|Publication number||US7876059 B2|
|Application number||US 11/792,536|
|Publication date||Jan 25, 2011|
|Filing date||Dec 2, 2005|
|Priority date||Dec 7, 2004|
|Also published as||CA2590315A1, CA2590315C, EP1820370A1, EP1820370A4, EP1820370B1, US20100013402, WO2006060900A1|
|Publication number||11792536, 792536, PCT/2005/1833, PCT/CA/2005/001833, PCT/CA/2005/01833, PCT/CA/5/001833, PCT/CA/5/01833, PCT/CA2005/001833, PCT/CA2005/01833, PCT/CA2005001833, PCT/CA200501833, PCT/CA5/001833, PCT/CA5/01833, PCT/CA5001833, PCT/CA501833, US 7876059 B2, US 7876059B2, US-B2-7876059, US7876059 B2, US7876059B2|
|Inventors||Rachid Chaffai, Louis Duguay|
|Original Assignee||Elumen Lighting Networks, Inc.|
|Export Citation||BiBTeX, EndNote, RefMan|
|Patent Citations (13), Non-Patent Citations (2), Classifications (10), Legal Events (4)|
|External Links: USPTO, USPTO Assignment, Espacenet|
The present invention relates to streetlights or the like provided with a matrix of light emitting diodes. More specifically, the present invention is concerned with a system and method for controlling such matrix.
The conventional streetlight, provided with metal halide, mercury or sodium filled bulb suffers from few disadvantages. A first disadvantage is the relatively high energy consumption. Another one is the relatively short life of the bulb. Indeed, after a few years of operation the bulb fails and needs to be replaced.
Matrices of light emitting diodes (LEDs) have been introduced in streetlights as a replacement solution to the conventional bulbs. However, the power controlling of current LED matrix in streetlight has been found inefficient, resulting in lost of energy and of light flux for a given input power consumption.
More efficient system and method for controlling a matrix of light emitting diodes are thus desirable.
An object of the present invention is therefore to provide an improved system and method for controlling a matrix of light emitting diodes.
Another object of the present invention is to provide improved streetlights or improved lights provided with a light emitting diode matrix.
According to the present invention, there is provided a method and system for controlling a matrix of light emitting diodes in a streetlight or the like. The present method and system allows maximizing the energy savings. Moreover, it allows controlling current flowing in the diodes so as to obtain the maximum flux of light with the minimum energy and also allows meeting all safety, EMI, reliability and robustness requirements.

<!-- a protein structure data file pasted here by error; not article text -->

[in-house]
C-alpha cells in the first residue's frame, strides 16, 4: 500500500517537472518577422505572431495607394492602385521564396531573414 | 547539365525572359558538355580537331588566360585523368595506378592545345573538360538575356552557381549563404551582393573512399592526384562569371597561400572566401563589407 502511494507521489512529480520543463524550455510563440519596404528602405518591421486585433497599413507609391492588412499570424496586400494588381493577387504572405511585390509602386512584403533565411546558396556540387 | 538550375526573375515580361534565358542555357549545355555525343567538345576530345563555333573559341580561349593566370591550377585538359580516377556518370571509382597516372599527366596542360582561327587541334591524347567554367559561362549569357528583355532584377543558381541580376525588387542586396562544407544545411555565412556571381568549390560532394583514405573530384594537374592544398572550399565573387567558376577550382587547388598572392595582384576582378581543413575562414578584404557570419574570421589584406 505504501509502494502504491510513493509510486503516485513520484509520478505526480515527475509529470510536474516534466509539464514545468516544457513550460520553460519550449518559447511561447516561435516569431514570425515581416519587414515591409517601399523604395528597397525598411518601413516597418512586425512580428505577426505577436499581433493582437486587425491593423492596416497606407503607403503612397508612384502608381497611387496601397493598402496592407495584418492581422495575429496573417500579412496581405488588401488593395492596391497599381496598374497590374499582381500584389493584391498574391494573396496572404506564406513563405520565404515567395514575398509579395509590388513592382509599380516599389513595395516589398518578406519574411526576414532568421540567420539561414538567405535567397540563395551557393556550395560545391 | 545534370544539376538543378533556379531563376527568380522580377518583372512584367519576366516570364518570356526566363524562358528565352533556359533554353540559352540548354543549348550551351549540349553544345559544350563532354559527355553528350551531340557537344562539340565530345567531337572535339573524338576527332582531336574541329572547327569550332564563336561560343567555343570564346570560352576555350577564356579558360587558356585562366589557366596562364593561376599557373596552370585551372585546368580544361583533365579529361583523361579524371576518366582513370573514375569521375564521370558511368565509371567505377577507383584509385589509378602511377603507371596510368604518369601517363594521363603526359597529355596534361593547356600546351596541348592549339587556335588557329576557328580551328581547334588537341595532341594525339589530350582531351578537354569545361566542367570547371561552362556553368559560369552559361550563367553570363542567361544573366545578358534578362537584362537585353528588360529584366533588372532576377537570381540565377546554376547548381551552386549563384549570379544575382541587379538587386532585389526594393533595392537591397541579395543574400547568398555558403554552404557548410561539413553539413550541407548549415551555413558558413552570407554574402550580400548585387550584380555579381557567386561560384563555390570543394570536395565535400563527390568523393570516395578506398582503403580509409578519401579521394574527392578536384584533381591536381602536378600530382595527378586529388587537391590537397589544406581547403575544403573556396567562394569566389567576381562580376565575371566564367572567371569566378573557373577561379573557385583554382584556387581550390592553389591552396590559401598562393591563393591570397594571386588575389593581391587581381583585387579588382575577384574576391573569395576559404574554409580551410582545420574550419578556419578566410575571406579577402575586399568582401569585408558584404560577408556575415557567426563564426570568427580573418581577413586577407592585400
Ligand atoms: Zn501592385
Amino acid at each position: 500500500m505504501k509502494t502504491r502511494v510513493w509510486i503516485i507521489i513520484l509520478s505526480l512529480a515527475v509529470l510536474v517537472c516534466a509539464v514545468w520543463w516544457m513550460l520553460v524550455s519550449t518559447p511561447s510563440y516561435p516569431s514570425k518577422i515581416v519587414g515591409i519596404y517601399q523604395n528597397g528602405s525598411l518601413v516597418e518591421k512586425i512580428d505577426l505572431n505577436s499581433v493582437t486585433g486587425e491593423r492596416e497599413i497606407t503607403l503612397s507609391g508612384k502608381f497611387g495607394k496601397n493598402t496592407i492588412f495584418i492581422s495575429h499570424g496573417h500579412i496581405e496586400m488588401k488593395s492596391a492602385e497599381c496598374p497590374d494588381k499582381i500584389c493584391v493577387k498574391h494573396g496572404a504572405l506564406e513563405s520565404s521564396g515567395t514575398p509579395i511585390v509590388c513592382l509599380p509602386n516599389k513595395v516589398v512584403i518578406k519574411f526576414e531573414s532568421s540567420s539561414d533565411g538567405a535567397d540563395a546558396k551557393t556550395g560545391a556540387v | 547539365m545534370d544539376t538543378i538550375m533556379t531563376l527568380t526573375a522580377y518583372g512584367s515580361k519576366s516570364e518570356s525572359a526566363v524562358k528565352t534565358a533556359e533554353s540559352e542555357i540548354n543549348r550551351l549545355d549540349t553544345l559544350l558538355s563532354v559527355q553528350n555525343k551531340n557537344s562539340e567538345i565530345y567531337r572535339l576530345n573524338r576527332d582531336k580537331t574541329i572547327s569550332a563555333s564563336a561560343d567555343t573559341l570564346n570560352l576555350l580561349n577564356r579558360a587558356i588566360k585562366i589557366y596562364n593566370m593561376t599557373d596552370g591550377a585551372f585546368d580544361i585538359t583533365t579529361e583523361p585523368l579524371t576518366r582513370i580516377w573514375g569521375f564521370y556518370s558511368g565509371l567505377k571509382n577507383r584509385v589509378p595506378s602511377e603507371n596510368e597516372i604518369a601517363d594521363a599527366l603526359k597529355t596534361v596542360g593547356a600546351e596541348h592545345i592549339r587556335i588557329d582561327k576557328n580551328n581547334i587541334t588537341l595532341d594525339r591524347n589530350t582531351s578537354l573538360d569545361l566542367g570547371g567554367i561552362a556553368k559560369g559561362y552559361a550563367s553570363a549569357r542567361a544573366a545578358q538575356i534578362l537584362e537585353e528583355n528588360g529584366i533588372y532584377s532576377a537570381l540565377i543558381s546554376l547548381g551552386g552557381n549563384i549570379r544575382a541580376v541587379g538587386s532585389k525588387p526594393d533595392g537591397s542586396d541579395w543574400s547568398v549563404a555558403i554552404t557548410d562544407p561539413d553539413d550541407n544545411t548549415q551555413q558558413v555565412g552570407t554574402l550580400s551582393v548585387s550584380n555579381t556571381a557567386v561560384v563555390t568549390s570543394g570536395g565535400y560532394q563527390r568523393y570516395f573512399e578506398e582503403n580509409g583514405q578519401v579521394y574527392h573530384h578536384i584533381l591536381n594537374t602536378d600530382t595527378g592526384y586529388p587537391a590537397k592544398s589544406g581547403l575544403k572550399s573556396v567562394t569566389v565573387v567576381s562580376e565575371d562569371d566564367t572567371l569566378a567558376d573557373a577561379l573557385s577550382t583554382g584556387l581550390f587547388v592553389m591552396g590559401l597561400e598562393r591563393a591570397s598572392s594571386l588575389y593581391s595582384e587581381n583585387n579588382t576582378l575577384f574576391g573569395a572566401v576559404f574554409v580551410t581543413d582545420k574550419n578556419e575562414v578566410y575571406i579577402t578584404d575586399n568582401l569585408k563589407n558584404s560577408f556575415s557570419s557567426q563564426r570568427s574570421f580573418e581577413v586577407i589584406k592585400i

For example, a streetlight provided with a matrix of light emitting diodes and a system for controlling such a matrix according to the present invention provides significant energy savings and a useful life that is more then 10 times higher compared to the conventional high pressure sodium or mercury lamps. One major advantage is that the light efficiency is much higher. Therefore a streetlight according to the present invention generates a large economy of energy in the order of 80% compared to streetlights provided with bulb lamps. A second advantage is the longer life of the diodes matrix. A high pressure sodium bulb has only a few years of useful life while the light emitting diode has more then 20 years of useful life. This allows significantly reducing the maintenance cost, reducing the scrap and increasing the road safety.
More specifically, in accordance with the present invention, there is provided a system for controlling a matrix of light emitting diodes (LED) connected to an input line, the system comprising:
a power converter for connecting to the matrix of LEDs and to the input line there between and for receiving from the input line an input current and an input voltage characterized by a shape and a frequency and for providing a direct current (D.C.) output for powering up the LEDs, yielding an operating current through the LEDs; the power converter including a first current sensor for sensing the input current and a second current sensor for sensing the operating current;
a controller for connecting to both the input line and to the power converter; the controller including a voltage sensor for sensing the input voltage and a pre-regulator i) for receiving the operating current, the input current and the input voltage, ii) for biasing the operating current towards a target current, and iii) for regulating the power converter to cause the input current to follow the shape and frequency of the input voltage, yielding a unity power factor and minimizing the input current harmonic distortion.
According to a second aspect of the present invention, there is provided a system for controlling a matrix of light emitting diodes (LEDs) connected to an input line, the system comprising: